Bibliotherapy and Life Writing, Mary Mahoney
Scholars in the history of the book often note that the history of reading is also the history of writing. I draw on a similar concept to teach a class on histories of bibliotherapy and life writing. In my course, I present case histories of readers who have had therapeutic encounters with texts. I then ask students to write about their own lives as readers, reflecting on texts that have provided a language for their own experiences. I plan to present on my course concept and its implications for narrative medicine and the health humanities.
Mary Mahoney is a historian and the Digital Scholarship Coordinator at Trinity College. She is currently at work on a history of bibliotherapy in the United States.
Trauma, Affect, and Rupture in Multimodal Texts: Teaching Graphic Medicine in the Arts and Humanities, Melissa Jacques
In January of this year I taught my department’s senior-level course in auto/biography as a course in Graphic Medicine. It was my first opportunity to teach life writing in my current faculty, and my approach was a departure from the more conventional narrative approach of my now retired predecessor. In “Trauma, Affect, and Rupture,” I reflect on this experience as a testament to the affective power of the relation between image and text, especially when this relation is characterised by disjunction. What I’m most interested in is the pedagogical power of images that refuse to function “simply” as an illustration of the text, especially those images that seem to defy representation altogether. Using Jane Alison’s Meander, Spiral, Explode: Design and Pattern in Narrative (2019) and Shoshana Felman’s “Education and Crisis, or the Vicissitudes of Listening” (1992), I will argue that these moments of disjunction mark the places within multimodal texts where trauma is represented most authentically. And while I was aware, intellectually, of the potential of these moments of rupture within the texts on my reading list, it was not until I asked my students to reflect on them together that I understood this complex transmission of traumatic experience as an embodied effect.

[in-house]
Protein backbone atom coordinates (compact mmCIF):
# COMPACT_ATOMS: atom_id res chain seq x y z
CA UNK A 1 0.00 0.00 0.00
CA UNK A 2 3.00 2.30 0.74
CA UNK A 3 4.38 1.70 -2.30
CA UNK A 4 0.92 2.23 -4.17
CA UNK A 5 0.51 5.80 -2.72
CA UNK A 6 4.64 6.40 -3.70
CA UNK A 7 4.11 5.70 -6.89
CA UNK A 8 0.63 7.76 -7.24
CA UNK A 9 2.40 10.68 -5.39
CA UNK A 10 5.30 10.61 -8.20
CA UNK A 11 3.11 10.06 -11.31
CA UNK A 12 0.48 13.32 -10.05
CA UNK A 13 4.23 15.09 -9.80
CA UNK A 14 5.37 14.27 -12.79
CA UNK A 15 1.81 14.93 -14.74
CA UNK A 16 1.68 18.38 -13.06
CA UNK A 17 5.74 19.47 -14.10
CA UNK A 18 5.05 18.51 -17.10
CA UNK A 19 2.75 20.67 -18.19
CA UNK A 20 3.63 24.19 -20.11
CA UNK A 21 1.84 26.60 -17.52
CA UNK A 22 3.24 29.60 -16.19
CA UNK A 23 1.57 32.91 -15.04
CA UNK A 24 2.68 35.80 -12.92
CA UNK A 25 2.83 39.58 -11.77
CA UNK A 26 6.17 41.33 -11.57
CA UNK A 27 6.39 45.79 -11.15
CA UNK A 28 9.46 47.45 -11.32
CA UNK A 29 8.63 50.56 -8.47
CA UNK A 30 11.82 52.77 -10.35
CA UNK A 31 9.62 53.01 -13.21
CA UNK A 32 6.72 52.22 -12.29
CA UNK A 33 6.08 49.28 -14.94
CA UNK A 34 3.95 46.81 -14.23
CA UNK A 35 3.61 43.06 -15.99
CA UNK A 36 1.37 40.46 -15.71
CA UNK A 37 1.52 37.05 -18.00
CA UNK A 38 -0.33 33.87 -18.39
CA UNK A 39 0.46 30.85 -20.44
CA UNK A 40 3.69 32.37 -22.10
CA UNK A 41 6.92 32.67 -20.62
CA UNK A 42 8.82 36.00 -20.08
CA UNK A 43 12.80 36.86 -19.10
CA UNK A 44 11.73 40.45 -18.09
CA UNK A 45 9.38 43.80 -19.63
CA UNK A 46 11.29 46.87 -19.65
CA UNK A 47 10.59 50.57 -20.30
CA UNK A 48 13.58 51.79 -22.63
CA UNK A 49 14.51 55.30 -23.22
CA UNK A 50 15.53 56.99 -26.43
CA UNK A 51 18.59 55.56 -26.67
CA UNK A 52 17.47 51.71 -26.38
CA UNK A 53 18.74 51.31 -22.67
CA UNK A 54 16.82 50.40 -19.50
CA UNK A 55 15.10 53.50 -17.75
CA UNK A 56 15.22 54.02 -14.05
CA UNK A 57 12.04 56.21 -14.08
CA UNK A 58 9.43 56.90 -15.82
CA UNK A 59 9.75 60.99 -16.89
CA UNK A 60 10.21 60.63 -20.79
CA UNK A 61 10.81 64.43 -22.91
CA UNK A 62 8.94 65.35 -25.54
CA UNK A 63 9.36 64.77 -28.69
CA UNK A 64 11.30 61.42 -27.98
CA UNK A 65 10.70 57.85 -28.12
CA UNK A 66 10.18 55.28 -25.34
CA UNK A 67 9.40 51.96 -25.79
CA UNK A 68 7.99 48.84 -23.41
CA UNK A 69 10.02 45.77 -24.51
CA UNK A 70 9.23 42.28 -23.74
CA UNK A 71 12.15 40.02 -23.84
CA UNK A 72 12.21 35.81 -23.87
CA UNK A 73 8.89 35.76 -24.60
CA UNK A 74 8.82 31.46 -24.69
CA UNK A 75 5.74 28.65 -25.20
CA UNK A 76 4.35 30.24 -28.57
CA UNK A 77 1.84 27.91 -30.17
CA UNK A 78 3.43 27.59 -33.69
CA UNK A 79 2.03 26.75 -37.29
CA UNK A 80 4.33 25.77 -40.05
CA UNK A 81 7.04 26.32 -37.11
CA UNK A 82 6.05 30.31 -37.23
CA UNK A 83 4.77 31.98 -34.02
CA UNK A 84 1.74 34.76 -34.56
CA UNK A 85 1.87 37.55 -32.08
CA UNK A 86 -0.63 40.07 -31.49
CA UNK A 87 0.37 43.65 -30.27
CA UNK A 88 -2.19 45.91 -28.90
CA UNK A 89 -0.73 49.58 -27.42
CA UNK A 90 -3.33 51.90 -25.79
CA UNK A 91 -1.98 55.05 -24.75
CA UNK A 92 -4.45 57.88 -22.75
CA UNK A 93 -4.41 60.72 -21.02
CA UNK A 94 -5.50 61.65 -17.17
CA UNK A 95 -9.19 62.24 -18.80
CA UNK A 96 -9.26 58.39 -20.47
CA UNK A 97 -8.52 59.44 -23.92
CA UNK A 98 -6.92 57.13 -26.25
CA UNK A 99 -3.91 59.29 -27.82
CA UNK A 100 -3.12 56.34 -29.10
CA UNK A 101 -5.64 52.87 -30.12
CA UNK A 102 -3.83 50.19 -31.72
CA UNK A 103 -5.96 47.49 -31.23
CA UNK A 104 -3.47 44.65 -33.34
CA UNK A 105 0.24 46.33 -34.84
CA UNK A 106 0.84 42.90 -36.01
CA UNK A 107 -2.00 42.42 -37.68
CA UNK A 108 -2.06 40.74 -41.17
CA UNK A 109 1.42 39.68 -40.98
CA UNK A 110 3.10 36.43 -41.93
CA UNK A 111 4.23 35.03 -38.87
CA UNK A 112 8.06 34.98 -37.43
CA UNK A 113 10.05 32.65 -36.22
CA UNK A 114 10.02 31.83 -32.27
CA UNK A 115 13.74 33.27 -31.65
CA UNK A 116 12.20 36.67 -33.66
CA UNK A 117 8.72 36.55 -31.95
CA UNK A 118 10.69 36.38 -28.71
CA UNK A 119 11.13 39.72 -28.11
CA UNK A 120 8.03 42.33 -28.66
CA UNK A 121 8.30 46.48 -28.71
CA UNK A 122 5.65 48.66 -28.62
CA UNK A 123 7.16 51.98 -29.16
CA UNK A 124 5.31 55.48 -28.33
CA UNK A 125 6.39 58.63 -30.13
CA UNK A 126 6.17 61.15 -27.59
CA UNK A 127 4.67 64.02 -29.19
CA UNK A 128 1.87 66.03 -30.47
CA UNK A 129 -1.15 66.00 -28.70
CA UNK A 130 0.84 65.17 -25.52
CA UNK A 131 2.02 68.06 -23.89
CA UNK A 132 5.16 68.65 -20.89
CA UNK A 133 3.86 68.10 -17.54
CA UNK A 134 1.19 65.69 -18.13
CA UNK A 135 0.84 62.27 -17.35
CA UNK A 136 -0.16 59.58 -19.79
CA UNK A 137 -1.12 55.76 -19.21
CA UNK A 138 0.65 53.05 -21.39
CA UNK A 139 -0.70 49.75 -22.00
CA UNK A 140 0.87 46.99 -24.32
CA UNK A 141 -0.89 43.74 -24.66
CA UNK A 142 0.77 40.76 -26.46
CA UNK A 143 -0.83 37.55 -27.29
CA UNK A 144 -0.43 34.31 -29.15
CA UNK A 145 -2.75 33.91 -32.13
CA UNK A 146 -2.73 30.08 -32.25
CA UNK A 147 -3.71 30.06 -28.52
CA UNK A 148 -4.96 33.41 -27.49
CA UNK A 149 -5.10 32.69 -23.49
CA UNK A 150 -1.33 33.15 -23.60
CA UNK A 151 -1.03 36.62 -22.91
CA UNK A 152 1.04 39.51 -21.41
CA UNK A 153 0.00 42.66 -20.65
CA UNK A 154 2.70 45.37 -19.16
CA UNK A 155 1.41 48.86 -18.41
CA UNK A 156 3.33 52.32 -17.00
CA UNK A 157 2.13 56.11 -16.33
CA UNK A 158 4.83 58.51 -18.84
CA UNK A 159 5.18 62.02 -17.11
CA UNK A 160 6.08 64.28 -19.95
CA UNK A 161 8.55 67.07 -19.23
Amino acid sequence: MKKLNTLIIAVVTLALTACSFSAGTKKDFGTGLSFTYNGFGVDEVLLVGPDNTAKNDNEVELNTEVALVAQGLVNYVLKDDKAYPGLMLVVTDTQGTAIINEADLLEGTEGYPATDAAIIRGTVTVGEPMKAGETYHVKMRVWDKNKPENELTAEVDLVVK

Melissa Jacques is an Associate Professor of Teaching at the University of British Columbia. She teaches courses in theory, popular culture, and writing studies. Her research interests include trauma theory, queer theory, Holocaust Studies, crime fiction, and graphic/narrative medicine. She also writes (and publishes) nonfiction/memoir.
Pedagogies of the Mad, Theresa Tinkle
Autobiographies by mad people have proliferated recently, providing excellent opportunities to bring the voices of the mad into the academic curriculum. By narrating their lives, mad folks express authority over their conditions, define their identities in relation to (often in opposition to) medical and cultural discourses, and create retrospective narrative coherence out of disorienting and often painful experiences. To explore intersections between neurodiversity and life writing, I will discuss an undergraduate course entitled “Mental Memoirs,” which examined neurodiversity from multiple perspectives, examined social and medical models of mental illness, and challenged stigma and stereotypes about mental illness.
Theresa Tinkle is professor of English, Arthur F. Thurnau Professor, and Director of the Gayle Morris Sweetland Center for Writing at the University of Michigan, Ann Arbor. She published on medieval literature, pedagogy, and disability, specifically mental illness.